• Charlize Theron’s training for the film overlapped with Keanu Reeves’ training for “John Wick: Chapter Two“, and the two frequently sparred together during their training.

Film Rating: 8/10

Favourite Quotes

  • “I chose this life, and some day, it’s going to get me killed. But not today.” – Lorraine Broughton
  • “Enough to say hello.” – Lorraine Broughton (answering how well she knew her slain fellow MI6 agent, Gascoigne.)
  • “My God, I think I love you.” – Percival (to Broughton.)

Seen “Atomic Blonde”, what did you think of Charlize Theron’s onscreen fighting performance? Let us know in the comments below, join in the conversation on Facebook and follow us on Twitter (don’t forget to check out our previous movie reviews)!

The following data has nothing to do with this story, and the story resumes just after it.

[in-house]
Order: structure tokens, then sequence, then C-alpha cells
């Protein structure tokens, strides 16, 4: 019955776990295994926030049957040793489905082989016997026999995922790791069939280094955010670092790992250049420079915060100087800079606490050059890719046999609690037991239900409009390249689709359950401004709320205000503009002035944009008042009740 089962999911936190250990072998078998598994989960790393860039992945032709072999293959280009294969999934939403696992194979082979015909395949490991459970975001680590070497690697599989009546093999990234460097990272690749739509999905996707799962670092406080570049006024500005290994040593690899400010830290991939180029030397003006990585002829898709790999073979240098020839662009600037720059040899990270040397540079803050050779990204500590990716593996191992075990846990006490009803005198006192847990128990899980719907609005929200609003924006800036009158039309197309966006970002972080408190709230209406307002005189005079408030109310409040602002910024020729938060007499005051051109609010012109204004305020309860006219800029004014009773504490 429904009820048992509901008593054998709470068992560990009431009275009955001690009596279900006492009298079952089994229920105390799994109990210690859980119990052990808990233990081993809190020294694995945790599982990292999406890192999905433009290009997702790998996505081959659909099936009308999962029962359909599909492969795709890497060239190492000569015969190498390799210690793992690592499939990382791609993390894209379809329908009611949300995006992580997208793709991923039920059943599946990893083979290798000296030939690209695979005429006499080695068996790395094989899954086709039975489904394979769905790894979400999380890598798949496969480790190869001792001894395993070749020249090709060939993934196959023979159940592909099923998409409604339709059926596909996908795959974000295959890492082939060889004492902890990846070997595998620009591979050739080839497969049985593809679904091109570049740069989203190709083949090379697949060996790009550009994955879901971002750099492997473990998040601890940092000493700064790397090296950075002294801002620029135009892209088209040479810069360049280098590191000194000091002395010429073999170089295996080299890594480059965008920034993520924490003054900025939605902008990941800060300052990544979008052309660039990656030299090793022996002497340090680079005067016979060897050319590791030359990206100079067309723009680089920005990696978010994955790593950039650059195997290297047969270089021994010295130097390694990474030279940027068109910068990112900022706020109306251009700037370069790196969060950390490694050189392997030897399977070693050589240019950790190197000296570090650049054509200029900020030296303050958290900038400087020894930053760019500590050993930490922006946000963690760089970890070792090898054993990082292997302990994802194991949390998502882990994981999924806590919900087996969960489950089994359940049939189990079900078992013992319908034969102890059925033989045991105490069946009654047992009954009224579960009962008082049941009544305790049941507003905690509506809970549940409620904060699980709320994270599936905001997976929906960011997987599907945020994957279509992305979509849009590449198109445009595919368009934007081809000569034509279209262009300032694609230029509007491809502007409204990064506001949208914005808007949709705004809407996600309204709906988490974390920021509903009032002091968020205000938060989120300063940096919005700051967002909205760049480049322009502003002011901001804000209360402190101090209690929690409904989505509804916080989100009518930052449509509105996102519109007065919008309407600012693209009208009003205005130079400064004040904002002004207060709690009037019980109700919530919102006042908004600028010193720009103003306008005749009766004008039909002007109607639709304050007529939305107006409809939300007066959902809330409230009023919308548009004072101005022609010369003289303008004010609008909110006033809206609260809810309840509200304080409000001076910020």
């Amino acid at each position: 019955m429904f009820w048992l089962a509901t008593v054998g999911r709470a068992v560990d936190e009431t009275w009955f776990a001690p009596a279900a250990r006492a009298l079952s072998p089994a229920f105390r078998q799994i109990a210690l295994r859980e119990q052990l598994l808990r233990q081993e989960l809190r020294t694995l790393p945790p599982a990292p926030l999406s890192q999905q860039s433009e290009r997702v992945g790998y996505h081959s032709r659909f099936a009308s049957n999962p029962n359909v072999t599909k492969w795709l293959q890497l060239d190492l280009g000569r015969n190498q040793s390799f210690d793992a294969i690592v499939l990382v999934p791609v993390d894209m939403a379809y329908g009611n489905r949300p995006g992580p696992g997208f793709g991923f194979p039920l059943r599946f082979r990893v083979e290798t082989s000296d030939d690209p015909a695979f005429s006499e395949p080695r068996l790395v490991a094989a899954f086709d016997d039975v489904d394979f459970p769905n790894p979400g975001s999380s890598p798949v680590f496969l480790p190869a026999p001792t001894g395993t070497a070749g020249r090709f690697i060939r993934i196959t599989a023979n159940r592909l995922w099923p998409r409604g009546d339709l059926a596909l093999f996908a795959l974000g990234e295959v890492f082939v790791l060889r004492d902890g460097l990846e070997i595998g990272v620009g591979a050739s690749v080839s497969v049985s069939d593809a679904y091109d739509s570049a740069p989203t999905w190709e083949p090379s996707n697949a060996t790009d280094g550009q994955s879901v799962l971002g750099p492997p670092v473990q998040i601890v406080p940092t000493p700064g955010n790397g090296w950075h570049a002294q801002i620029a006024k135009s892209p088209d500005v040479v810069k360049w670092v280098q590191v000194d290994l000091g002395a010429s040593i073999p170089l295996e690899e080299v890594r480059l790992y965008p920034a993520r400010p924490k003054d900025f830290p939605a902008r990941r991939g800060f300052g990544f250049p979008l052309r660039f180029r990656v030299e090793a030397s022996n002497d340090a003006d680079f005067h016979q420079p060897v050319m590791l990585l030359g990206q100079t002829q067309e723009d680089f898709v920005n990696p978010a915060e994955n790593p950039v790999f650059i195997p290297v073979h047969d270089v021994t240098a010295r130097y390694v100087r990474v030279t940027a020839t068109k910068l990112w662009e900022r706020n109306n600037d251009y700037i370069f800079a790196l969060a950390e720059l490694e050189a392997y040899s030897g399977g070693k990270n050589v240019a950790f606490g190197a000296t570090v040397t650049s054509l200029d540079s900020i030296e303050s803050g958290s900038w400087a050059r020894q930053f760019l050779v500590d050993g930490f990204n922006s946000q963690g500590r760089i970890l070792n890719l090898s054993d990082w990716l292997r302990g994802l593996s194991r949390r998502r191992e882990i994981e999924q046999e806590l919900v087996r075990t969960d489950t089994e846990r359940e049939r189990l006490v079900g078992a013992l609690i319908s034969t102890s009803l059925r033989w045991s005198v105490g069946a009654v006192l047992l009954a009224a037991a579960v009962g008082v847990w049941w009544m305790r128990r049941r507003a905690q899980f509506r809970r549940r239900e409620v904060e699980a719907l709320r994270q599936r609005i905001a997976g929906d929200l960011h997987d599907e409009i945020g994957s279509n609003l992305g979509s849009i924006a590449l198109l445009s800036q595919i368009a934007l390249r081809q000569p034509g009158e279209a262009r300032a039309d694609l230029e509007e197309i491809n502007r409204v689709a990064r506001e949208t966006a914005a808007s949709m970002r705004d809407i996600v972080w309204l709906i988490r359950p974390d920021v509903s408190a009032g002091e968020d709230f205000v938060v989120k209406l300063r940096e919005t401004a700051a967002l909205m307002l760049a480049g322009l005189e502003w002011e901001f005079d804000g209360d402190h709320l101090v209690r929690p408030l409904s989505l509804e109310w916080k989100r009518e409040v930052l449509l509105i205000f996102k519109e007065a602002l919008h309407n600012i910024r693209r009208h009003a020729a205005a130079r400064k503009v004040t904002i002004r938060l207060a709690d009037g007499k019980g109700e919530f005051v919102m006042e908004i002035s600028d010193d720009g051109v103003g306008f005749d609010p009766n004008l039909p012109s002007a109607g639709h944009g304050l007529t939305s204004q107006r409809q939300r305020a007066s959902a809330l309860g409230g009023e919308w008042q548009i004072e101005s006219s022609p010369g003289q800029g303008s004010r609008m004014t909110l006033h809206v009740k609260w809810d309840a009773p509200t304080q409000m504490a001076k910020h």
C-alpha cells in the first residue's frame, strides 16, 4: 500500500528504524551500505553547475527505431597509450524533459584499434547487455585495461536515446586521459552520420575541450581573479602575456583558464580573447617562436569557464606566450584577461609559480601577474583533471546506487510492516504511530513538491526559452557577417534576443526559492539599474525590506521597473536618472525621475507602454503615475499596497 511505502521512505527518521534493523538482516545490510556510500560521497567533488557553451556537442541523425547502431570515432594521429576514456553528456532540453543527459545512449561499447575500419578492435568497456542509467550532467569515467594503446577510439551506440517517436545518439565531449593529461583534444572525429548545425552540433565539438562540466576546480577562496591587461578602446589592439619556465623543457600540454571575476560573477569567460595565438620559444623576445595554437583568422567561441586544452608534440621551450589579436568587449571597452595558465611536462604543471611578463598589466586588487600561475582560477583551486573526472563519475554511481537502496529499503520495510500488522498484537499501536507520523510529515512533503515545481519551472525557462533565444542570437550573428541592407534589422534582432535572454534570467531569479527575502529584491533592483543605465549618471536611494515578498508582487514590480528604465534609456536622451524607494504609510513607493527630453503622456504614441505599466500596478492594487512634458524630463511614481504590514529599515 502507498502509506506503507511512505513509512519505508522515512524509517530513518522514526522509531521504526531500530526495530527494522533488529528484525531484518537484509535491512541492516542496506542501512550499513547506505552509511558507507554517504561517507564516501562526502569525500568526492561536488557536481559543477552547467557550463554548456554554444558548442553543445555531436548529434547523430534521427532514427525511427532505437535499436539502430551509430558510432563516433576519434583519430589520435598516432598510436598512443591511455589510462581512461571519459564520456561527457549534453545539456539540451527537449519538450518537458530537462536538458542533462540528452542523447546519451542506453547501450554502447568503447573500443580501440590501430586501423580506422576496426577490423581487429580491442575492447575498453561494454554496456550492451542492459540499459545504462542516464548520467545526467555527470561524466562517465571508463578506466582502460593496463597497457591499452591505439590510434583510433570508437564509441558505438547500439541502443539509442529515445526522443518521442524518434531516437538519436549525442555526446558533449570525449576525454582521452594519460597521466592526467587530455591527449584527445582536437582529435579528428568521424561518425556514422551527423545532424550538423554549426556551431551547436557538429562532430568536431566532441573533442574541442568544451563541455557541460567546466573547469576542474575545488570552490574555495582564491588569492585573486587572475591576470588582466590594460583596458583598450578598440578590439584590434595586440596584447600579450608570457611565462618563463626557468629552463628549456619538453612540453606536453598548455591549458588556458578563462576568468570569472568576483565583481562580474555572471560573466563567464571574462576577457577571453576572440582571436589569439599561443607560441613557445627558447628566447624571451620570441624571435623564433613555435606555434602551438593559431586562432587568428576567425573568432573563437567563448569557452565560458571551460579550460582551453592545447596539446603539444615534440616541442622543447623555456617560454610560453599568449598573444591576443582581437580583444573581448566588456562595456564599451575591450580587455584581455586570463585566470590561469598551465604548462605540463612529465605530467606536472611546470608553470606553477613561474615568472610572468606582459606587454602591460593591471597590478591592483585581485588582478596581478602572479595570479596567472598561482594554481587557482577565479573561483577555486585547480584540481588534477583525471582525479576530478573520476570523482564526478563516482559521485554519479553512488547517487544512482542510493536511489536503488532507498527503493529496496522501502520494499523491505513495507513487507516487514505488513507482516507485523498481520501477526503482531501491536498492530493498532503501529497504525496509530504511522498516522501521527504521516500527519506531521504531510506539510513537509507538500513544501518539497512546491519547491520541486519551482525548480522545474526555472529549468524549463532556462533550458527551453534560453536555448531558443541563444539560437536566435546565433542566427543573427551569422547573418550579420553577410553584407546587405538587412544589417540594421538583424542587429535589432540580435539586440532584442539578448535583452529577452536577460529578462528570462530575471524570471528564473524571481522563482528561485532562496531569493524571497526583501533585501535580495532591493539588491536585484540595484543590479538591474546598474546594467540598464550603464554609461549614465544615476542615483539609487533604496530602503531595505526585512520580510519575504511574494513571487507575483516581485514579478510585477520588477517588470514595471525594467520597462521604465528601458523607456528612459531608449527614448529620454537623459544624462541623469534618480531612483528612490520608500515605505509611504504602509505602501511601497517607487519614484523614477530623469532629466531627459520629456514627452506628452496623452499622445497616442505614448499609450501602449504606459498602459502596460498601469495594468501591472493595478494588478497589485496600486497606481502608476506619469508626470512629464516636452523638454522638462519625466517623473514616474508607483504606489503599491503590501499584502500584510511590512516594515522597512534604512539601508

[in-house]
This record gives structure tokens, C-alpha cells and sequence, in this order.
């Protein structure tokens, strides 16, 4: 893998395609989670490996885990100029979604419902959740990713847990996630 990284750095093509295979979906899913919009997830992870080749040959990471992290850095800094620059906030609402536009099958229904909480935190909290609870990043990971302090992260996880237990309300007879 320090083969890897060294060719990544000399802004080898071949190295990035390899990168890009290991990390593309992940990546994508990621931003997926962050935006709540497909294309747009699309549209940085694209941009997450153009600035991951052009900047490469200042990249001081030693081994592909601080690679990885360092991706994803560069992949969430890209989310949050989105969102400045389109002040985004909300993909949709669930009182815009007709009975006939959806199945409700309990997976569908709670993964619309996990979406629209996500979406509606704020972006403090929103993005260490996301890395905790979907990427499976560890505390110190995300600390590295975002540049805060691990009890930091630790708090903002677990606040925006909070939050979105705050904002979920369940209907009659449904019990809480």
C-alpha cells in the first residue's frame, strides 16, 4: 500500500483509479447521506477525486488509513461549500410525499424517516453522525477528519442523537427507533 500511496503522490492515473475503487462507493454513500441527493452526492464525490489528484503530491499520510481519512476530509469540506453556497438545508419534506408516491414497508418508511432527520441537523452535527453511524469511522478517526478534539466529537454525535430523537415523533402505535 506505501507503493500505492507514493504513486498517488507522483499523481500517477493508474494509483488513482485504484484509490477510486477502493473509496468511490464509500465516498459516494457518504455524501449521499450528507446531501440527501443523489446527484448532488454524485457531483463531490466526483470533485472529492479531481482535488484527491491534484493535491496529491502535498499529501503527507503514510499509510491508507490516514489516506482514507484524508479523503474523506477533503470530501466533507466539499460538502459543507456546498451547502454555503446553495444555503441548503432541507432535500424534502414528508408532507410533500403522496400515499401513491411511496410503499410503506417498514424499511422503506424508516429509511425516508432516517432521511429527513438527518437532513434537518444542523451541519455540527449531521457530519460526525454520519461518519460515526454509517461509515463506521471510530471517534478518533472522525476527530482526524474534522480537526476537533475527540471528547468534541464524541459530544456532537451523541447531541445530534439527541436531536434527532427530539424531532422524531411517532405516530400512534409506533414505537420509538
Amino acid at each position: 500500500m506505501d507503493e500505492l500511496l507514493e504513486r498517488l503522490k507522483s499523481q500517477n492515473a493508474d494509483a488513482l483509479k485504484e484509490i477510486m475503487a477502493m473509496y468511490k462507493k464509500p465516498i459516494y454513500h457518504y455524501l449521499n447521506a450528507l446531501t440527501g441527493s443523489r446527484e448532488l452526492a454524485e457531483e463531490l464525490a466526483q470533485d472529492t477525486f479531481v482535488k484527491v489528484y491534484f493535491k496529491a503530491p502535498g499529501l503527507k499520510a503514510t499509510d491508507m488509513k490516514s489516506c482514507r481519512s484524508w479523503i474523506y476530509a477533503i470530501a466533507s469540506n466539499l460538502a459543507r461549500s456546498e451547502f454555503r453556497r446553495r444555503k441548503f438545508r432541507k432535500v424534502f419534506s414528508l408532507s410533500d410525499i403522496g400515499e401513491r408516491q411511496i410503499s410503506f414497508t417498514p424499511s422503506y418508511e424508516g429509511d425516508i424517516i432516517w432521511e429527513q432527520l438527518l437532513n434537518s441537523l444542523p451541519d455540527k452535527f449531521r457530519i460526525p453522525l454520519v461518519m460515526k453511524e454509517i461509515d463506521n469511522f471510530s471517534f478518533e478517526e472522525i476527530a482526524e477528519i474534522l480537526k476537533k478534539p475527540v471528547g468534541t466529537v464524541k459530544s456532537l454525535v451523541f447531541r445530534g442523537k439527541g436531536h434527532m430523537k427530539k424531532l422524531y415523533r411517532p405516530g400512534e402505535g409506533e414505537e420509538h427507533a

Brad Curran

From the earliest days of childhood, Brad Curran was utterly fascinated by martial arts, his passion only growing stronger after spending time living in the melting pot of Asian cultures that is Hawaii. His early exposure developed into a lifelong passion and fascination with all forms of martial arts and tremendous passion for action and martial arts films. He would go on to take a number of different martial arts forms, including Shaolin Ch'uan fa, Taekwondo, Shotokan Karate and remains a devoted student, avid and eager to continue his martial arts studies. Brad is also an aspiring writer and deeply desires to share his love for martial arts and martial arts movies with the world!